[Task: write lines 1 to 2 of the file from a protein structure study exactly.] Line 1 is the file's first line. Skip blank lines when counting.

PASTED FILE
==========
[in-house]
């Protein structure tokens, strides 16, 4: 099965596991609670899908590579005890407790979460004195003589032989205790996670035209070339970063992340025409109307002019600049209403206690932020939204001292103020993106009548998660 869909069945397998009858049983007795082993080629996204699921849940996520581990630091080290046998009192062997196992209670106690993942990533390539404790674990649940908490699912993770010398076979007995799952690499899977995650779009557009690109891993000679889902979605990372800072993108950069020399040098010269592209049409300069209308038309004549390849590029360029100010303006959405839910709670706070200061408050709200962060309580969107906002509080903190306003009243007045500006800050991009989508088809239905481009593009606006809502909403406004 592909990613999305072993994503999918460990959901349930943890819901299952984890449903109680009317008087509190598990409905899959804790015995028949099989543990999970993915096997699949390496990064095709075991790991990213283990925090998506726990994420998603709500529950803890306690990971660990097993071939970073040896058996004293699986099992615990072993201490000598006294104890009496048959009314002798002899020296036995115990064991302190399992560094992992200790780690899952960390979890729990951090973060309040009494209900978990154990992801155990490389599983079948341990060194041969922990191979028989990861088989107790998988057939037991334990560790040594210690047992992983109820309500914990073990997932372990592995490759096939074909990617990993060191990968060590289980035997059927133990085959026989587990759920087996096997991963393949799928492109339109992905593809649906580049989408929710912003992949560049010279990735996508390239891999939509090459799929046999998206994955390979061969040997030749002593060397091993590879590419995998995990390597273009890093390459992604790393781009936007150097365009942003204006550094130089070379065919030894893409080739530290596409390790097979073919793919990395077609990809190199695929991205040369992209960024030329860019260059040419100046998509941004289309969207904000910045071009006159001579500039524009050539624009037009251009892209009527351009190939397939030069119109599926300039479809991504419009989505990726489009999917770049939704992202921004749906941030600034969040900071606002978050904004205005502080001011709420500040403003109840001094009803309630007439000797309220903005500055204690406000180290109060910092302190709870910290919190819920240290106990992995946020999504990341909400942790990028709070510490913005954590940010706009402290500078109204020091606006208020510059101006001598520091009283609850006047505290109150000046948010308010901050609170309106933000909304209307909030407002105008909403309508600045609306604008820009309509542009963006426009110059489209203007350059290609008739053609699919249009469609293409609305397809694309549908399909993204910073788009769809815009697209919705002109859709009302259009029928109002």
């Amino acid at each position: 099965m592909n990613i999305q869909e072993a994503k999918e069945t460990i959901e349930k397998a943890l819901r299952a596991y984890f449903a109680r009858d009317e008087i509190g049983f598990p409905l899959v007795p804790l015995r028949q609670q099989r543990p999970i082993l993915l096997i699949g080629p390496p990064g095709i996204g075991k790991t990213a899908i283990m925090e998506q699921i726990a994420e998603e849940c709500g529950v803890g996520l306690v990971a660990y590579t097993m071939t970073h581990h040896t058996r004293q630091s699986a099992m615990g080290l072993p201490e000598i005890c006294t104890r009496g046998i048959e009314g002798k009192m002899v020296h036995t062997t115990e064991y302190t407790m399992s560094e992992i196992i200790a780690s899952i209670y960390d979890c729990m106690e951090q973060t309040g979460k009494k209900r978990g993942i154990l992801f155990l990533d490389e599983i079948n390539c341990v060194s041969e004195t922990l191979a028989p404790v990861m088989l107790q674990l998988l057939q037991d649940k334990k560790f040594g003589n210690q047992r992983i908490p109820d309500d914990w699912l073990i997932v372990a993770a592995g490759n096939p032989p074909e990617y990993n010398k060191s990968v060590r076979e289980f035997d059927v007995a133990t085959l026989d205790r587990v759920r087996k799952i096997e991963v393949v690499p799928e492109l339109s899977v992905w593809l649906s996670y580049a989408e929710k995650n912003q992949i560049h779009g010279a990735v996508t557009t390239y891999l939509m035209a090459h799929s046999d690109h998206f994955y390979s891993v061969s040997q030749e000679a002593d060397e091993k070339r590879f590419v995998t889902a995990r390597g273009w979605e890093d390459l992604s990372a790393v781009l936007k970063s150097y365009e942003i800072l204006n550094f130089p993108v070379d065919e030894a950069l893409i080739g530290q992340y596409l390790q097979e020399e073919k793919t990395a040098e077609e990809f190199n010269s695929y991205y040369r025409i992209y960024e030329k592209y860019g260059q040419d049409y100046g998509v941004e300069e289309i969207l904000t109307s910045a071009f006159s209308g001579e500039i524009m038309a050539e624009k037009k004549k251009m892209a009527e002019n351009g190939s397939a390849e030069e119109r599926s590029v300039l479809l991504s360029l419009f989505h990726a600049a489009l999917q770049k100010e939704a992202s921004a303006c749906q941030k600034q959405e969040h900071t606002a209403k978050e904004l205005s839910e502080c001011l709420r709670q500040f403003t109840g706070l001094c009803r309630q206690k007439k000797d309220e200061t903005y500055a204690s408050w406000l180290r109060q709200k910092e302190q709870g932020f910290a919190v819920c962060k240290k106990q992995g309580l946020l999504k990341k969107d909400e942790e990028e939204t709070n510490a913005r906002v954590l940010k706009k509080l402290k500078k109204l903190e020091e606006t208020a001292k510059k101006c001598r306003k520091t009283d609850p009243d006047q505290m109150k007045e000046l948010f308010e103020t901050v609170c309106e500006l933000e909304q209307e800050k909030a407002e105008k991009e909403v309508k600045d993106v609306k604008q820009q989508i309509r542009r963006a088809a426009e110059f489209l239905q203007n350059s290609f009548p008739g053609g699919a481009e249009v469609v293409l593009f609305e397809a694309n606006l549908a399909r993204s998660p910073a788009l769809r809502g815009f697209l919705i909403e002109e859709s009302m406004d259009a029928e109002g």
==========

[in-house]
């Protein structure tokens, strides 16, 4: 099965596991609670899908590579005890407790979460004195003589032989205790996670035209070339970063992340025409109307002019600049209403206690932020939204001292103020993106009548998660 869909069945397998009858049983007795082993080629996204699921849940996520581990630091080290046998009192062997196992209670106690993942990533390539404790674990649940908490699912993770010398076979007995799952690499899977995650779009557009690109891993000679889902979605990372800072993108950069020399040098010269592209049409300069209308038309004549390849590029360029100010303006959405839910709670706070200061408050709200962060309580969107906002509080903190306003009243007045500006800050991009989508088809239905481009593009606006809502909403406004 592909990613999305072993994503999918460990959901349930943890819901299952984890449903109680009317008087509190598990409905899959804790015995028949099989543990999970993915096997699949390496990064095709075991790991990213283990925090998506726990994420998603709500529950803890306690990971660990097993071939970073040896058996004293699986099992615990072993201490000598006294104890009496048959009314002798002899020296036995115990064991302190399992560094992992200790780690899952960390979890729990951090973060309040009494209900978990154990992801155990490389599983079948341990060194041969922990191979028989990861088989107790998988057939037991334990560790040594210690047992992983109820309500914990073990997932372990592995490759096939074909990617990993060191990968060590289980035997059927133990085959026989587990759920087996096997991963393949799928492109339109992905593809649906580049989408929710912003992949560049010279990735996508390239891999939509090459799929046999998206994955390979061969040997030749002593060397091993590879590419995998995990390597273009890093390459992604790393781009936007150097365009942003204006550094130089070379065919030894893409080739530290596409390790097979073919793919990395077609990809190199695929991205040369992209960024030329860019260059040419100046998509941004289309969207904000910045071009006159001579500039524009050539624009037009251009892209009527351009190939397939030069119109599926300039479809991504419009989505990726489009999917770049939704992202921004749906941030600034969040900071606002978050904004205005502080001011709420500040403003109840001094009803309630007439000797309220903005500055204690406000180290109060910092302190709870910290919190819920240290106990992995946020999504990341909400942790990028709070510490913005954590940010706009402290500078109204020091606006208020510059101006001598520091009283609850006047505290109150000046948010308010901050609170309106933000909304209307909030407002105008909403309508600045609306604008820009309509542009963006426009110059489209203007350059290609008739053609699919249009469609293409609305397809694309549908399909993204910073788009769809815009697209919705002109859709009302259009029928109002």